Things That Matter

Fort Worth Teacher Wins Appeal To Get Job Back After Tweeting Trump To ‘Remove’ Undocumented Students

In the past couple of years, we’ve seen several instances in which school staff made racist comments either toward students or behaved in a discriminatory manner on the school campus. Typically, not much is done about it. In some cases, the school will conduct an investigation, a teacher may be perhaps suspended for a day or so, but for the most part, it is back to business as usual. The students affected by their racist words and behavior must continue to be taught by them or abide by their authority. It’s an unjust situation. But at least one school district did fight back against a racist teacher and will continue to do so. Here’s how it all went down. 

A teacher in Texas was fired after she made public statements on Twitter that she wanted to report undocumented students at her school.

Credit: @Rebecca1939 / Twitter

The incident in question happened in May in which Georgia Clark, a then English teacher in Fort Worth, Texas, tweeted directly at President Donald Trump that she not only wanted to report undocumented students but also requested assistance to combat the undocumented community in the area. 

“Mr. President, Fort Worth Independent School District, is loaded with illegal students from Mexico,” Clark tweeted back on May 17, 2018. “Anything you can do to remove the illegals from Fort Worth would be greatly appreciated.” Her account has since been deleted but the screenshots remain forever.”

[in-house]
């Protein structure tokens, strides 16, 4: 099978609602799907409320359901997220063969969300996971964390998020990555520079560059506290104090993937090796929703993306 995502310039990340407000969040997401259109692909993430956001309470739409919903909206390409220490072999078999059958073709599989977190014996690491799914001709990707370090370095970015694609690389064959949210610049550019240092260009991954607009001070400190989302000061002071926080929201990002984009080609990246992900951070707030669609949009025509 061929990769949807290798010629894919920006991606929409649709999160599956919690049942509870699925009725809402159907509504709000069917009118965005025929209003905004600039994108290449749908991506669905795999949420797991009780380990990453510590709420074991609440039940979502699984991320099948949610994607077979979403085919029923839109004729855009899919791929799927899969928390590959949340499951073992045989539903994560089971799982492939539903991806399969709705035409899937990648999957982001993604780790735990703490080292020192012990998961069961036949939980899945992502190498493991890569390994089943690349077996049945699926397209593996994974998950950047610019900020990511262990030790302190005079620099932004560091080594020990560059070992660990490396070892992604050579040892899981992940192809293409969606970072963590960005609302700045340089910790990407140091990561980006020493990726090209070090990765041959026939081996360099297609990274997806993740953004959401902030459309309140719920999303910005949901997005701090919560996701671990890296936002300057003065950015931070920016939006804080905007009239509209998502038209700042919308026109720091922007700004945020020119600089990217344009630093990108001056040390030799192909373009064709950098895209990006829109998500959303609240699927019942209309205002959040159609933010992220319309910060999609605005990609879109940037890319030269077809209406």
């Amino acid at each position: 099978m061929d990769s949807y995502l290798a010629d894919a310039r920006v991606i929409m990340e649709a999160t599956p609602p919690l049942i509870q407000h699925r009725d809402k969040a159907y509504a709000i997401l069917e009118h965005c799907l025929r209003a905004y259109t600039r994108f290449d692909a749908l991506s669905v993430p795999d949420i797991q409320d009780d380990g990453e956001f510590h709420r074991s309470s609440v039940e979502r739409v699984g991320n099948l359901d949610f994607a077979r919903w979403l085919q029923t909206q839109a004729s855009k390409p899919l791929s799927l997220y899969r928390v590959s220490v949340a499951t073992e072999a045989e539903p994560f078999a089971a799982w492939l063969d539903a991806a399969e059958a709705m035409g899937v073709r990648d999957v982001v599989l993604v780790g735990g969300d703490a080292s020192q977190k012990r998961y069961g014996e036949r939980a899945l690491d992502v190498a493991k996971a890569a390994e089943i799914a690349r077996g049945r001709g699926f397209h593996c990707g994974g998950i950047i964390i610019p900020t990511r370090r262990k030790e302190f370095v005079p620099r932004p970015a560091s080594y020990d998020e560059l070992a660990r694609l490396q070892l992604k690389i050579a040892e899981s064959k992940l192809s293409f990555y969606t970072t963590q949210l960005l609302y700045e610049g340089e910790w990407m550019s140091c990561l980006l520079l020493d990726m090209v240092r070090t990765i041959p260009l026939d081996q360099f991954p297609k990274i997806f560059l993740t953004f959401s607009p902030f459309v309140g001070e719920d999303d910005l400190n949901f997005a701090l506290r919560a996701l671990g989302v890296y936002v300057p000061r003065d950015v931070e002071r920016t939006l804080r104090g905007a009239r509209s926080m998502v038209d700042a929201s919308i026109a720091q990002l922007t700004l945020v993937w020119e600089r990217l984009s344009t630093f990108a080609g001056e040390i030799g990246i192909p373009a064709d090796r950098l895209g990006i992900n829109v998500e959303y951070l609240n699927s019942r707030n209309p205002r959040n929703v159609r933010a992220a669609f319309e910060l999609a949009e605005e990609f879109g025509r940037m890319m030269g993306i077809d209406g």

Clark sent the tweets to the President, but she believed her tweets her private messages. Her comments were indeed public, and that’s how the entire school and community were made aware of her remarks.

Credit: @_SJPeace_ / Twitter

While the school board members voted unanimously to fire Clark this spring, she fought back and appealed her case. Now a Texas commissioner has ruled that the school district either gives her back her job or pays her a year’s worth of her salary. 

“The day the petitioner would have been reinstated is the day respondent tenders petitioner payment in full,” the commissioner of the Texas Education Agency, Mike Morath, wrote in the ruling, according to the New York Times

An independent examiner also reported that Clark’s series of tweets to the President was a form of “free speech.”

Credit: @natashaaa_ / Twitter

“Clark’s tweets are statements of a citizen on a matter of public concern protected by the United States Constitution and do not contravene or impair policies or proper performance of the district’s functions,” the report said, according to the Times

Despite the fact that the report’s finding’s that her tweets were considered “free speech,” what type of parent would want Clark teaching students who are undeniably discriminatory against Latino kids? 

“I’m very surprised and concerned that this cruel woman has been berating our precious children for years,” a woman earlier this year, according to the Washington Post

“Her comments were hurtful, irresponsible, misleading, and distrustful to the students she is supposed to protect and educate,” another woman said to the board in June.

The school district said they stand by their decision to fire Clark and will appeal to the commissioner’s ruling.

Credit: @briiianaaa14 / Twitter

“The Commissioner’s decision was not based on the merits of the case but rather a procedural technicality with which the District does not agree,” the school district said in a statement. “Mr. Morath said, in his ruling, that the board did not adopt a finding that good cause exists to terminate Ms. Clark’s contract. Yet, the Board of Trustees did, in fact, do just that in its decision on September 17. Accordingly, the Fort Worth ISD will appeal this decision and will do so in the next 20 days.” Furthermore, Superintendent Kent P. Scribner said: “We stand by our decision because we firmly believe this is in the best interests of all students.”